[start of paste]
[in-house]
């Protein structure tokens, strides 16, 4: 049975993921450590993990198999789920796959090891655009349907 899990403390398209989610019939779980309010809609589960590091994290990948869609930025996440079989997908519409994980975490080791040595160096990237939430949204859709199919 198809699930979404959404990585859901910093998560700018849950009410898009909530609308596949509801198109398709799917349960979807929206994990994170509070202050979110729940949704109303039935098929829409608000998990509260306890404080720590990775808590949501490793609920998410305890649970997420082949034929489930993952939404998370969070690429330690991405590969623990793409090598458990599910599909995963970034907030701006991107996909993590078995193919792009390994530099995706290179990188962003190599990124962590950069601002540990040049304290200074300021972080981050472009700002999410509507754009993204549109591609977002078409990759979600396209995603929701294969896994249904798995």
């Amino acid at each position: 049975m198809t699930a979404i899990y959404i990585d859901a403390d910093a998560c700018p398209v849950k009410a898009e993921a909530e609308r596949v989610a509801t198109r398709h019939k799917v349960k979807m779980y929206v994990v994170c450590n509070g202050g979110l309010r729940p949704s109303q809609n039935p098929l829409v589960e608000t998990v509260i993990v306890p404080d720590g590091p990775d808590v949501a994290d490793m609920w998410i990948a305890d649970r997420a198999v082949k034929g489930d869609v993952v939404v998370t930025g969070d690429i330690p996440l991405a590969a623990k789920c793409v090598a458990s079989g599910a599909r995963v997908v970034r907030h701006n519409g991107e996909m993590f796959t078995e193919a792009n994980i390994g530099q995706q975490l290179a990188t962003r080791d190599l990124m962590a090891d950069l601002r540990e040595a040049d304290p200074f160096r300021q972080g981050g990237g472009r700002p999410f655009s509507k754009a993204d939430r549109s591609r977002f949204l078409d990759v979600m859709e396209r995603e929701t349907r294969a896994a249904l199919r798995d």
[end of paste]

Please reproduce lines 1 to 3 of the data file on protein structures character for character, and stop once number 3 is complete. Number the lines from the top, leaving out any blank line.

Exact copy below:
[in-house]
């Protein structure tokens, strides 16, 4: 049975993921450590993990198999789920796959090891655009349907 899990403390398209989610019939779980309010809609589960590091994290990948869609930025996440079989997908519409994980975490080791040595160096990237939430949204859709199919 198809699930979404959404990585859901910093998560700018849950009410898009909530609308596949509801198109398709799917349960979807929206994990994170509070202050979110729940949704109303039935098929829409608000998990509260306890404080720590990775808590949501490793609920998410305890649970997420082949034929489930993952939404998370969070690429330690991405590969623990793409090598458990599910599909995963970034907030701006991107996909993590078995193919792009390994530099995706290179990188962003190599990124962590950069601002540990040049304290200074300021972080981050472009700002999410509507754009993204549109591609977002078409990759979600396209995603929701294969896994249904798995």
């Amino acid at each position: 049975m198809t699930a979404i899990y959404i990585d859901a403390d910093a998560c700018p398209v849950k009410a898009e993921a909530e609308r596949v989610a509801t198109r398709h019939k799917v349960k979807m779980y929206v994990v994170c450590n509070g202050g979110l309010r729940p949704s109303q809609n039935p098929l829409v589960e608000t998990v509260i993990v306890p404080d720590g590091p990775d808590v949501a994290d490793m609920w998410i990948a305890d649970r997420a198999v082949k034929g489930d869609v993952v939404v998370t930025g969070d690429i330690p996440l991405a590969a623990k789920c793409v090598a458990s079989g599910a599909r995963v997908v970034r907030h701006n519409g991107e996909m993590f796959t078995e193919a792009n994980i390994g530099q995706q975490l290179a990188t962003r080791d190599l990124m962590a090891d950069l601002r540990e040595a040049d304290p200074f160096r300021q972080g981050g990237g472009r700002p999410f655009s509507k754009a993204d939430r549109s591609r977002f949204l078409d990759v979600m859709e396209r995603e929701t349907r294969a896994a249904l199919r798995d």